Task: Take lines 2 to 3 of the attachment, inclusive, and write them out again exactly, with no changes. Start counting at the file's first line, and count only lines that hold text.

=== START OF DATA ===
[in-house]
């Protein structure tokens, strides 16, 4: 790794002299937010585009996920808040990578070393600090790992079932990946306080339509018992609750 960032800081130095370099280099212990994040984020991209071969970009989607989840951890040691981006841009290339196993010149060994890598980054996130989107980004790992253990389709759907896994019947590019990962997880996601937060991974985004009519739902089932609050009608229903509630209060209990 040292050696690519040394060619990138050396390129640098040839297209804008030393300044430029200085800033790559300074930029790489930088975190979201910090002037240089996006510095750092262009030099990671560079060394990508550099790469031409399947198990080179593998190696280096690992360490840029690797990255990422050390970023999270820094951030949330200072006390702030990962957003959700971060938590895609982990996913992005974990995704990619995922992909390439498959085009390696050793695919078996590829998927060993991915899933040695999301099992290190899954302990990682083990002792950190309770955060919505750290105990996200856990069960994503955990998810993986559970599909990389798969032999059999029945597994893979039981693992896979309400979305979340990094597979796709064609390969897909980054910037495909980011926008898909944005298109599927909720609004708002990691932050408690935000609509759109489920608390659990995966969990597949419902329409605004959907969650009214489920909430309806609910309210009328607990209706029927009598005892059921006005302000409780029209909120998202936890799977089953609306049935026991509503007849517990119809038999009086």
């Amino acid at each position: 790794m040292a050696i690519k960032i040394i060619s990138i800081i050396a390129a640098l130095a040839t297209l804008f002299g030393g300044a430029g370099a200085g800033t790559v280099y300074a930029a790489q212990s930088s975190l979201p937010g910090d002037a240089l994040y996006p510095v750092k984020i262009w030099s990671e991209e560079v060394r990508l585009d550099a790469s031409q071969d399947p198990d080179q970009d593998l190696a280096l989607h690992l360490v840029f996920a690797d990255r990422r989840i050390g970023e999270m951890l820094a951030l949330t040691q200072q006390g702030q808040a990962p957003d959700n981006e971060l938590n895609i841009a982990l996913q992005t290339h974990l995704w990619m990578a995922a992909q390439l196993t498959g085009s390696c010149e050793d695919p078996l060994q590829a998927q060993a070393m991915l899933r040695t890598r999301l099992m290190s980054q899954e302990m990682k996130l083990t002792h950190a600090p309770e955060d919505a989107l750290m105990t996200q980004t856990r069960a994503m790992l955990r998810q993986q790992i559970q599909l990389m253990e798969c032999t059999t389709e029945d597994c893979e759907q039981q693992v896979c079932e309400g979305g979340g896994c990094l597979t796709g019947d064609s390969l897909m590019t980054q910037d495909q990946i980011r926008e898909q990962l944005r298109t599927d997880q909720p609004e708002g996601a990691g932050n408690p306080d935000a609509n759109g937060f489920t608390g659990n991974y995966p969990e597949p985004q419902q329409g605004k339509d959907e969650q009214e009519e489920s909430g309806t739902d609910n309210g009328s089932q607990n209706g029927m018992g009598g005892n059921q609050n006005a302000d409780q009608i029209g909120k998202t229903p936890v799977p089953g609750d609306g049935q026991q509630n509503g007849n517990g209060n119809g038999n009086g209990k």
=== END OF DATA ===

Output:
């Protein structure tokens, strides 16, 4: 790794002299937010585009996920808040990578070393600090790992079932990946306080339509018992609750 960032800081130095370099280099212990994040984020991209071969970009989607989840951890040691981006841009290339196993010149060994890598980054996130989107980004790992253990389709759907896994019947590019990962997880996601937060991974985004009519739902089932609050009608229903509630209060209990 040292050696690519040394060619990138050396390129640098040839297209804008030393300044430029200085800033790559300074930029790489930088975190979201910090002037240089996006510095750092262009030099990671560079060394990508550099790469031409399947198990080179593998190696280096690992360490840029690797990255990422050390970023999270820094951030949330200072006390702030990962957003959700971060938590895609982990996913992005974990995704990619995922992909390439498959085009390696050793695919078996590829998927060993991915899933040695999301099992290190899954302990990682083990002792950190309770955060919505750290105990996200856990069960994503955990998810993986559970599909990389798969032999059999029945597994893979039981693992896979309400979305979340990094597979796709064609390969897909980054910037495909980011926008898909944005298109599927909720609004708002990691932050408690935000609509759109489920608390659990995966969990597949419902329409605004959907969650009214489920909430309806609910309210009328607990209706029927009598005892059921006005302000409780029209909120998202936890799977089953609306049935026991509503007849517990119809038999009086």
């Amino acid at each position: 790794m040292a050696i690519k960032i040394i060619s990138i800081i050396a390129a640098l130095a040839t297209l804008f002299g030393g300044a430029g370099a200085g800033t790559v280099y300074a930029a790489q212990s930088s975190l979201p937010g910090d002037a240089l994040y996006p510095v750092k984020i262009w030099s990671e991209e560079v060394r990508l585009d550099a790469s031409q071969d399947p198990d080179q970009d593998l190696a280096l989607h690992l360490v840029f996920a690797d990255r990422r989840i050390g970023e999270m951890l820094a951030l949330t040691q200072q006390g702030q808040a990962p957003d959700n981006e971060l938590n895609i841009a982990l996913q992005t290339h974990l995704w990619m990578a995922a992909q390439l196993t498959g085009s390696c010149e050793d695919p078996l060994q590829a998927q060993a070393m991915l899933r040695t890598r999301l099992m290190s980054q899954e302990m990682k996130l083990t002792h950190a600090p309770e955060d919505a989107l750290m105990t996200q980004t856990r069960a994503m790992l955990r998810q993986q790992i559970q599909l990389m253990e798969c032999t059999t389709e029945d597994c893979e759907q039981q693992v896979c079932e309400g979305g979340g896994c990094l597979t796709g019947d064609s390969l897909m590019t980054q910037d495909q990946i980011r926008e898909q990962l944005r298109t599927d997880q909720p609004e708002g996601a990691g932050n408690p306080d935000a609509n759109g937060f489920t608390g659990n991974y995966p969990e597949p985004q419902q329409g605004k339509d959907e969650q009214e009519e489920s909430g309806t739902d609910n309210g009328s089932q607990n209706g029927m018992g009598g005892n059921q609050n006005a302000d409780q009608i029209g909120k998202t229903p936890v799977p089953g609750d609306g049935q026991q509630n509503g007849n517990g209060n119809g038999n009086g209990k």